Because of the global demand for flesh, cultural, social, political, and economic influences remain strongly supportive of the continued dominance of these large companies and of the meat, dairy, and fishing industries in general. This then drives how global resources are used (land, water, rainforests, oceans, atmosphere, biodiversity, etc.), how money is spent, and how policies are determined. The demand for animal products in developed countries, whether factory farmed or not, drives resource depletion in developing countries while also exacerbating poverty and hunger.


Even with increased climate change and ominous weather extremes, we are producing enough grain globally to feed two times as many people as there are on Earth. In 2011, there was a record harvest of grain in the world, with over 2.5 billion tons, but half of that was fed to animals in the meat and dairy industries. Seventy-seven percent of all coarse grains (corn, oats, sorghum, barley) and over 90 percent of all soy grown in the world was fed to livestock. Add to that the 30 percent food waste from farm to table, and we see clearly that the difficulty is not how to produce enough food to feed the hungry but rather where all the food we produce is going.

Nevertheless, adequately managing the hunger-poverty cycle in developing countries is far more complex than simply giving them the grain that would normally be fed to livestock. A more multidimensional approach is in order—one that addresses all interconnected components by way of the key link, food choice.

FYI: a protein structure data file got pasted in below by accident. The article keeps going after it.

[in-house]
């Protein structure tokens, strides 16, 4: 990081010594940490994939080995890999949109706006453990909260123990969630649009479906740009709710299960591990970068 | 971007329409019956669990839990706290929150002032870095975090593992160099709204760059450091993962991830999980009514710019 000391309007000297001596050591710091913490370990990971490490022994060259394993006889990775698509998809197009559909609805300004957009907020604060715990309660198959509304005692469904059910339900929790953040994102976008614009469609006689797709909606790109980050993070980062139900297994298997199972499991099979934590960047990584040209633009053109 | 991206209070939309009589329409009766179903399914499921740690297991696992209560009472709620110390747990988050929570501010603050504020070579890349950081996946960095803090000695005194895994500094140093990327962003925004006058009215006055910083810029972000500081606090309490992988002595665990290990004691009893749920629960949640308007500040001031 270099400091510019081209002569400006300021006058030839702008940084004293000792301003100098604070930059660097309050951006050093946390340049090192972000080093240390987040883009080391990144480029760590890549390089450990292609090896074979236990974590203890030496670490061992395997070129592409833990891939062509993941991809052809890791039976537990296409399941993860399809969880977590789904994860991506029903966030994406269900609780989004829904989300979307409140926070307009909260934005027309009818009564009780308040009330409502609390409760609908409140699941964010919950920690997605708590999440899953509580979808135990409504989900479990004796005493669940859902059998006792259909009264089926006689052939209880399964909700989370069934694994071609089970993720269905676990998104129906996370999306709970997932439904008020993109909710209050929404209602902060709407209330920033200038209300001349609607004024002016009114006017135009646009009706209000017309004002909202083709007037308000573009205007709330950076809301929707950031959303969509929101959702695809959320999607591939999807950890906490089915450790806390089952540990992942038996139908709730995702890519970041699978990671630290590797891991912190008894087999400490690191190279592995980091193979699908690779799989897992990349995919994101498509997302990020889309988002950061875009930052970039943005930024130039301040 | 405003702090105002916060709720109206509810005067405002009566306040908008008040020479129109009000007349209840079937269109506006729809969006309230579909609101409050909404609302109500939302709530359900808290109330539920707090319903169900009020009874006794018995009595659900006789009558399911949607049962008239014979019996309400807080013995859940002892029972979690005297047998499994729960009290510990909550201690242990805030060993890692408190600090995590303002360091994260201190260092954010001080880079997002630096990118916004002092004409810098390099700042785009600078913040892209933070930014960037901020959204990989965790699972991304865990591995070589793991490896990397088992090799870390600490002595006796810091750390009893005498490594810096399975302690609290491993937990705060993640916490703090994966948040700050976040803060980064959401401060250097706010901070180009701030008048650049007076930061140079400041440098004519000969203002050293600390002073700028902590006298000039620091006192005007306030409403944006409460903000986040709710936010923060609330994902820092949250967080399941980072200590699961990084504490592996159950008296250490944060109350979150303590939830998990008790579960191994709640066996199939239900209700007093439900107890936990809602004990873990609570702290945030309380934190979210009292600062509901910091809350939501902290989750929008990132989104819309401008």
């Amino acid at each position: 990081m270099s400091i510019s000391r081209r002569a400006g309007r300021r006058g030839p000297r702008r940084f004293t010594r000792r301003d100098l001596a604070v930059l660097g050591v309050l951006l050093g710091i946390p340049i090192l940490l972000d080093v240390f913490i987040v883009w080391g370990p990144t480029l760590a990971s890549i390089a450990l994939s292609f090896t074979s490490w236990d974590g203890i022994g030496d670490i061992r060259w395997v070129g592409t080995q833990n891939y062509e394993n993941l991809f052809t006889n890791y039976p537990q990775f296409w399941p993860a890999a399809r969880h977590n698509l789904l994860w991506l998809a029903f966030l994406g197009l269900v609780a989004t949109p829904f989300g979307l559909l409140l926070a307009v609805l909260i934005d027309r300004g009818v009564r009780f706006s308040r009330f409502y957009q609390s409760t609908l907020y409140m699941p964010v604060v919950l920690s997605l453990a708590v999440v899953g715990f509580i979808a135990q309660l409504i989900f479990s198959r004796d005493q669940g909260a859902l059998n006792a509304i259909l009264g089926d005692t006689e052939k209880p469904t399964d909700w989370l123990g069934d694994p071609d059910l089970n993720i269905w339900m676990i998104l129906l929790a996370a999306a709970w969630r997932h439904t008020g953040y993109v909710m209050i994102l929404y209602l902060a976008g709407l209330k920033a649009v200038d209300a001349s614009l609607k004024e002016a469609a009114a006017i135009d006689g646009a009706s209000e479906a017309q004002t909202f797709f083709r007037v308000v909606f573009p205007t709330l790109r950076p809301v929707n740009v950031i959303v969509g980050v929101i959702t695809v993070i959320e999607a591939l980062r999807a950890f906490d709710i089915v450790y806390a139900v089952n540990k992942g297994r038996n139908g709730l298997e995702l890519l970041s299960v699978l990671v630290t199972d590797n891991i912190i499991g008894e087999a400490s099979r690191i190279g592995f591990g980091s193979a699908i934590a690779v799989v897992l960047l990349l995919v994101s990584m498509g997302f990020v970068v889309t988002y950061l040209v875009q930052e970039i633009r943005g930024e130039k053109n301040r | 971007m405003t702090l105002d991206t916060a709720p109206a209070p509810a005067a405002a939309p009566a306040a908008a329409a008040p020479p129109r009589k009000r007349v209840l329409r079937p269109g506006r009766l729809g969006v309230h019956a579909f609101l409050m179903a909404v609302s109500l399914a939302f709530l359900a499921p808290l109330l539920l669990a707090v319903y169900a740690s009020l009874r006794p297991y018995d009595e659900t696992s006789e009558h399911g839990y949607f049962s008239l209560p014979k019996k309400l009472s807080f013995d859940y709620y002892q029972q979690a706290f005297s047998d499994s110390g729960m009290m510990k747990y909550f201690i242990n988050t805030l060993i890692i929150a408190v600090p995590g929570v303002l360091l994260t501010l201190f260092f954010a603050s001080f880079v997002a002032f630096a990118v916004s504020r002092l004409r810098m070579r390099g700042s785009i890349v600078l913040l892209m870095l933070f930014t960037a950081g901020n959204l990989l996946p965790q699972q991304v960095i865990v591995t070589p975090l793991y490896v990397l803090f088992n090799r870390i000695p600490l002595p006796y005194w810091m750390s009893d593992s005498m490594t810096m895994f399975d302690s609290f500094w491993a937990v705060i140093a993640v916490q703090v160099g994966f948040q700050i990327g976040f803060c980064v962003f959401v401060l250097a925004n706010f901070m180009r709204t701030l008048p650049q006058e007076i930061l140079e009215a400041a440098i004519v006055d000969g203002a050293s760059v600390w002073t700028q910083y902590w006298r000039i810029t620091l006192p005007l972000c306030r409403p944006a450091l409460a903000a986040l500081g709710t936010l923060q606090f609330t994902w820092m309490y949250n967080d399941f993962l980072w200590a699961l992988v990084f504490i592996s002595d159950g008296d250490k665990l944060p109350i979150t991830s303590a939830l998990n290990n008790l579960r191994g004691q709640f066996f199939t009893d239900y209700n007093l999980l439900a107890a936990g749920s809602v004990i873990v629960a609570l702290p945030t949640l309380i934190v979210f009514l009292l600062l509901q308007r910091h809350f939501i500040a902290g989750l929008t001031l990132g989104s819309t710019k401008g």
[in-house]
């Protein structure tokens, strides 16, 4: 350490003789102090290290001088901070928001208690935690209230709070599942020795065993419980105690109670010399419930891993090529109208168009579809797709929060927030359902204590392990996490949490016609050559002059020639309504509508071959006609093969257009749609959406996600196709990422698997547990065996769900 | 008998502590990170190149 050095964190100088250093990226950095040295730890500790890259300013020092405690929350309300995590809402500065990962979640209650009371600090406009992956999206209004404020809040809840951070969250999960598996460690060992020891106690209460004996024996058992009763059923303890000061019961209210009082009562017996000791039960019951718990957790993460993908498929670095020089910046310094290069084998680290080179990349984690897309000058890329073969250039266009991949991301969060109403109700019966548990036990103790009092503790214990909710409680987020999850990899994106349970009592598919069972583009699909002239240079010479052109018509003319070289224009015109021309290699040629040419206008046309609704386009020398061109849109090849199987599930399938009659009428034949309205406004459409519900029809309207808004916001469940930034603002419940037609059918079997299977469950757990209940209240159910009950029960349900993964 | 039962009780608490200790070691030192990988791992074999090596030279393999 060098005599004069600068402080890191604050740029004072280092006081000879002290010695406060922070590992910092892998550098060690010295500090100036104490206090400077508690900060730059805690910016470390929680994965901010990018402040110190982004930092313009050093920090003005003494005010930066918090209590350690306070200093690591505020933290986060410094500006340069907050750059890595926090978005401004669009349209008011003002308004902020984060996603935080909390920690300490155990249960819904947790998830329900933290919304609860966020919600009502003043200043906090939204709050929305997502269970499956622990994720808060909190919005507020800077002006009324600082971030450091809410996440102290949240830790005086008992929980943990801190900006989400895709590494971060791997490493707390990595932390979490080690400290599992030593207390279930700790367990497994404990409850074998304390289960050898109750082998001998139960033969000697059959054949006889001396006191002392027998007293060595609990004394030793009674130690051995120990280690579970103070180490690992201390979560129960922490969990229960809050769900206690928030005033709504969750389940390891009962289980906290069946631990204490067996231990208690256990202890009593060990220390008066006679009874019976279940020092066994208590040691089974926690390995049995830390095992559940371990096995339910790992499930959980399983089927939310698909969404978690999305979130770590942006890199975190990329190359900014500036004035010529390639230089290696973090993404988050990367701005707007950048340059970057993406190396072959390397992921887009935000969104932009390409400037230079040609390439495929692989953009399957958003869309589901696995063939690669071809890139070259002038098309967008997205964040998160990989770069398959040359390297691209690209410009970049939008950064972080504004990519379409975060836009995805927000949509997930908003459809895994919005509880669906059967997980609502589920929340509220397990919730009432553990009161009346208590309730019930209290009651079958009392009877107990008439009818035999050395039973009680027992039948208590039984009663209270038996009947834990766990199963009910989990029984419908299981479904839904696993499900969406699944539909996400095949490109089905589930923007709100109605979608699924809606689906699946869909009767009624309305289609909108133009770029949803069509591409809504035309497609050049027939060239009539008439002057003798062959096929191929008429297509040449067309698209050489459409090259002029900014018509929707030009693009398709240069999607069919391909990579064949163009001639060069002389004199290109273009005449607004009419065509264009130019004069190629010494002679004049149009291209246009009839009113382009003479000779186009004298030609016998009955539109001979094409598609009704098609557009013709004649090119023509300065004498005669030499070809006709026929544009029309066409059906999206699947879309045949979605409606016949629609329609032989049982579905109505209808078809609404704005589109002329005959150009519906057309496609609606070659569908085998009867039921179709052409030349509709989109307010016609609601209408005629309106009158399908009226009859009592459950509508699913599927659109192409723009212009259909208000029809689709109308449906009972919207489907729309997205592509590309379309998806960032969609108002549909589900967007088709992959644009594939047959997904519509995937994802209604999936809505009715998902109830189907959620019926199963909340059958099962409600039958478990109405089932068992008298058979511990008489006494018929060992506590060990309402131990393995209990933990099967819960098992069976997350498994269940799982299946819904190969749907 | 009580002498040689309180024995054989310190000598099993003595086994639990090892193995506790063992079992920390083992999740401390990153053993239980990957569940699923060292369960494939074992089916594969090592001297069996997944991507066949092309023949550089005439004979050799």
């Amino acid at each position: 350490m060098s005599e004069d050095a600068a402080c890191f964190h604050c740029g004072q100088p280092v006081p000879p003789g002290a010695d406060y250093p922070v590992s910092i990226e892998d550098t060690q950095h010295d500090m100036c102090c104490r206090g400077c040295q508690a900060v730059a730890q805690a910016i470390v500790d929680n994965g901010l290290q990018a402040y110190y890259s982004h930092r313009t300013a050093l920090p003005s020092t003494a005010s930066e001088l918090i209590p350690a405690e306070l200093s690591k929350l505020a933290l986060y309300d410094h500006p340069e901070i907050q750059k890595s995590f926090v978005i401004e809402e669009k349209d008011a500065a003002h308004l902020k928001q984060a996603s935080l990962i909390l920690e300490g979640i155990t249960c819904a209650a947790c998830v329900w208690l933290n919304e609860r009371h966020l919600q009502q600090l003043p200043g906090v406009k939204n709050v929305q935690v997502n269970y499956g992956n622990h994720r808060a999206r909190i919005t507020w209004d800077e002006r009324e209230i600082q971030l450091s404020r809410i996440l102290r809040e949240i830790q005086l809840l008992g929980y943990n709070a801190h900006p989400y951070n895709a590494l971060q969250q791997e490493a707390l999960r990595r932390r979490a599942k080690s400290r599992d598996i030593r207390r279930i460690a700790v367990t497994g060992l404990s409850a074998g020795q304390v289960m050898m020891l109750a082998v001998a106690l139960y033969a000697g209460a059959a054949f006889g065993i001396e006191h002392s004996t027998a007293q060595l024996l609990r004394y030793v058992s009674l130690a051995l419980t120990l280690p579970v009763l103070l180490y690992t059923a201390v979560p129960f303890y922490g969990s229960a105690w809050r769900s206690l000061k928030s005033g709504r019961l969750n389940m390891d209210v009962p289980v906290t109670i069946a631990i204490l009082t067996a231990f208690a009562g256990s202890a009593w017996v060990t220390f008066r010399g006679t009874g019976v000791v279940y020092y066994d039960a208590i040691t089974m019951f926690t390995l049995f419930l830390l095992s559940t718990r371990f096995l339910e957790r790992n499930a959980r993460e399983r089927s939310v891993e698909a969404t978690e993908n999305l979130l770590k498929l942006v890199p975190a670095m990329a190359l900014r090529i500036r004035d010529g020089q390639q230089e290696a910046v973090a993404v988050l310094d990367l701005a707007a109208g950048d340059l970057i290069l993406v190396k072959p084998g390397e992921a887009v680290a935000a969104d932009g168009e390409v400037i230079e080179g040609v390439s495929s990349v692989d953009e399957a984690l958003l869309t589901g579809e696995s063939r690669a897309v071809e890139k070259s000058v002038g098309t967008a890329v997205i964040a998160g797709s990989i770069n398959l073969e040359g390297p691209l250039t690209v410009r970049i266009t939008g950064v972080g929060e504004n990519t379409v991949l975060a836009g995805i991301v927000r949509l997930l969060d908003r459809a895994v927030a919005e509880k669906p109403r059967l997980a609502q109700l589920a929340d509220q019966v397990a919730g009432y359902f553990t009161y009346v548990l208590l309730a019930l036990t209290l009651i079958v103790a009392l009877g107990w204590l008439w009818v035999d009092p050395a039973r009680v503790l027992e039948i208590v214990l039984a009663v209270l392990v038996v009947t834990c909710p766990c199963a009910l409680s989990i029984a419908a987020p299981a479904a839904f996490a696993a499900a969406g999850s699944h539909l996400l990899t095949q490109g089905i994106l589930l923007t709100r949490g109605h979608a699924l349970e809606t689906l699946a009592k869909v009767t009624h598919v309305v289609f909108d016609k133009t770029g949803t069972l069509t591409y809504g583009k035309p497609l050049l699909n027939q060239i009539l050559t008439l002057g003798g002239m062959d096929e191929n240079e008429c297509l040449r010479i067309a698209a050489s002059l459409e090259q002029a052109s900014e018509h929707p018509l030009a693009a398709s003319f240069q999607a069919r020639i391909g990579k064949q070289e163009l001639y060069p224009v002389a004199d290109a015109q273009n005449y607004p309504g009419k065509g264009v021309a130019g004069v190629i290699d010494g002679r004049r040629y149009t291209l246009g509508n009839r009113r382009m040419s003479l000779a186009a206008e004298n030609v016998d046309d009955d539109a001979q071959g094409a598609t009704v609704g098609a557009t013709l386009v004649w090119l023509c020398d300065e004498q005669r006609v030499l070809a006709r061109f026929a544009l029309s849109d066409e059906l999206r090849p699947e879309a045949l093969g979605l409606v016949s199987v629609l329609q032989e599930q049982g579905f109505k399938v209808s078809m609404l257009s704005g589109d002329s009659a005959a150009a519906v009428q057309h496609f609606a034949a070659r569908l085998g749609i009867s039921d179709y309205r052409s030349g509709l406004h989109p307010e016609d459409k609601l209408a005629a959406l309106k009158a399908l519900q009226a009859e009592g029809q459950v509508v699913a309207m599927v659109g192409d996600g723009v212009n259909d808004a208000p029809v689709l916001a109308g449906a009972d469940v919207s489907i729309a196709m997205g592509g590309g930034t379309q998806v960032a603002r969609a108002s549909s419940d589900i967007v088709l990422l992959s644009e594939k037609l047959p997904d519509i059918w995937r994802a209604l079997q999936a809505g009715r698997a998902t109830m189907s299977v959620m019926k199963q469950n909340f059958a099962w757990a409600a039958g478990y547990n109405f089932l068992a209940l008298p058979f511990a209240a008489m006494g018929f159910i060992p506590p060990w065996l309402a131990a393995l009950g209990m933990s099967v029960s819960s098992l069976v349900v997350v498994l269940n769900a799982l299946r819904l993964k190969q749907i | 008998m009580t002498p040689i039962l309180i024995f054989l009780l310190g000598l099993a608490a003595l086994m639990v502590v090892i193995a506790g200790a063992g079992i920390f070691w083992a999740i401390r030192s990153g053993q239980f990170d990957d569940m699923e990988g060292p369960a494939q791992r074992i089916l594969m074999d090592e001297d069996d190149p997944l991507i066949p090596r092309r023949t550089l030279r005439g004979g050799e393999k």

At the heart of this cycle lies the ill health of the land and water resource base that supports them. For the past hundred years, slash and burn, pastoral (swidden) methods of farming with small herds of cattle have caused severe overgrazing, deforestation, subsequent erosion, and eventual desertification (approximately 200 million farmers use this method today). As a result, one half to two thirds of all topsoil on the African continent has been lost. Some areas have suffered complete topsoil loss. Much of the topsoil that does remain is simply infertile.

Purely plant-based organic agricultural systems have been shown to be the most effective at long-term soil rebuilding, increasing yields in some districts by as much as 400 percent. Quite simply, many countries in Africa and in the Amazonian region that suffer from hunger raise cattle at the expense of their soil and other resources, while producing a fraction of the food they could if they converted to plant-based foods.